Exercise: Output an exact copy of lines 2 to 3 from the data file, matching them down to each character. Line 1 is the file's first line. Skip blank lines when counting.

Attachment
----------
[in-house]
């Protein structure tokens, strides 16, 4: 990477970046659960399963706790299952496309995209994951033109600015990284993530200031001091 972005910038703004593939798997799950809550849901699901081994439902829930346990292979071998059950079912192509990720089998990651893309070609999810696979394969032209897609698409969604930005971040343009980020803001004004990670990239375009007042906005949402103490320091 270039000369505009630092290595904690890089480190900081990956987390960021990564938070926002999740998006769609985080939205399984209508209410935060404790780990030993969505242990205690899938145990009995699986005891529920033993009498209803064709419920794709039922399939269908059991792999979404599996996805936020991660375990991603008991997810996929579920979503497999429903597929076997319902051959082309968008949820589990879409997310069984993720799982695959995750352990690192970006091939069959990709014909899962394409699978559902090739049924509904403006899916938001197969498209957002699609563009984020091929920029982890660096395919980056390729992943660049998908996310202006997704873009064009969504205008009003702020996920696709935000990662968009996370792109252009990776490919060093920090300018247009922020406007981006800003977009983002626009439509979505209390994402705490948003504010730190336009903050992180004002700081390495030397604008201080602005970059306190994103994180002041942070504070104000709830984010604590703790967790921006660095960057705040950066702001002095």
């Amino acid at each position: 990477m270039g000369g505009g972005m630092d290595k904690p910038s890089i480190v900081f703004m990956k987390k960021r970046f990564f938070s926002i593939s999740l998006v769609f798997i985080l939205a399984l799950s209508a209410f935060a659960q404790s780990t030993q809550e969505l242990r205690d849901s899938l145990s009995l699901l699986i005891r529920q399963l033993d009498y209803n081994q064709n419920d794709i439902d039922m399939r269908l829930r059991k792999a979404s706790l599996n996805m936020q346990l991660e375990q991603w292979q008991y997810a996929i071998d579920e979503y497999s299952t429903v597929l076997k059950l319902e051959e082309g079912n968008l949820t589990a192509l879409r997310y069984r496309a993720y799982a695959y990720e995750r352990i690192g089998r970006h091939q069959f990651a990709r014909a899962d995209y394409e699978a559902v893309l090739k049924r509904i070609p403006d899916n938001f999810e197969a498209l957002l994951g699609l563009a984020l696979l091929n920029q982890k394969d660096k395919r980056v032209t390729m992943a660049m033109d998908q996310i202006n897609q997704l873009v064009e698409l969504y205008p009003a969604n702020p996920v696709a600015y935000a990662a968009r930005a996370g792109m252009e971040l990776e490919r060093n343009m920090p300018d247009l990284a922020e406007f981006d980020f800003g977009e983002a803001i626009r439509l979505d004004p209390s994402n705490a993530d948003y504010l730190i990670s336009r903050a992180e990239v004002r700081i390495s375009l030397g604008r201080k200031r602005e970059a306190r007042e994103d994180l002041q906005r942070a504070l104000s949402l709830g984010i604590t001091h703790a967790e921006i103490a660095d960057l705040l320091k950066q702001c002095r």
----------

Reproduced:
């Protein structure tokens, strides 16, 4: 990477970046659960399963706790299952496309995209994951033109600015990284993530200031001091 972005910038703004593939798997799950809550849901699901081994439902829930346990292979071998059950079912192509990720089998990651893309070609999810696979394969032209897609698409969604930005971040343009980020803001004004990670990239375009007042906005949402103490320091 270039000369505009630092290595904690890089480190900081990956987390960021990564938070926002999740998006769609985080939205399984209508209410935060404790780990030993969505242990205690899938145990009995699986005891529920033993009498209803064709419920794709039922399939269908059991792999979404599996996805936020991660375990991603008991997810996929579920979503497999429903597929076997319902051959082309968008949820589990879409997310069984993720799982695959995750352990690192970006091939069959990709014909899962394409699978559902090739049924509904403006899916938001197969498209957002699609563009984020091929920029982890660096395919980056390729992943660049998908996310202006997704873009064009969504205008009003702020996920696709935000990662968009996370792109252009990776490919060093920090300018247009922020406007981006800003977009983002626009439509979505209390994402705490948003504010730190336009903050992180004002700081390495030397604008201080602005970059306190994103994180002041942070504070104000709830984010604590703790967790921006660095960057705040950066702001002095």
């Amino acid at each position: 990477m270039g000369g505009g972005m630092d290595k904690p910038s890089i480190v900081f703004m990956k987390k960021r970046f990564f938070s926002i593939s999740l998006v769609f798997i985080l939205a399984l799950s209508a209410f935060a659960q404790s780990t030993q809550e969505l242990r205690d849901s899938l145990s009995l699901l699986i005891r529920q399963l033993d009498y209803n081994q064709n419920d794709i439902d039922m399939r269908l829930r059991k792999a979404s706790l599996n996805m936020q346990l991660e375990q991603w292979q008991y997810a996929i071998d579920e979503y497999s299952t429903v597929l076997k059950l319902e051959e082309g079912n968008l949820t589990a192509l879409r997310y069984r496309a993720y799982a695959y990720e995750r352990i690192g089998r970006h091939q069959f990651a990709r014909a899962d995209y394409e699978a559902v893309l090739k049924r509904i070609p403006d899916n938001f999810e197969a498209l957002l994951g699609l563009a984020l696979l091929n920029q982890k394969d660096k395919r980056v032209t390729m992943a660049m033109d998908q996310i202006n897609q997704l873009v064009e698409l969504y205008p009003a969604n702020p996920v696709a600015y935000a990662a968009r930005a996370g792109m252009e971040l990776e490919r060093n343009m920090p300018d247009l990284a922020e406007f981006d980020f800003g977009e983002a803001i626009r439509l979505d004004p209390s994402n705490a993530d948003y504010l730190i990670s336009r903050a992180e990239v004002r700081i390495s375009l030397g604008r201080k200031r602005e970059a306190r007042e994103d994180l002041q906005r942070a504070l104000s949402l709830g984010i604590t001091h703790a967790e921006i103490a660095d960057l705040l320091k950066q702001c002095r």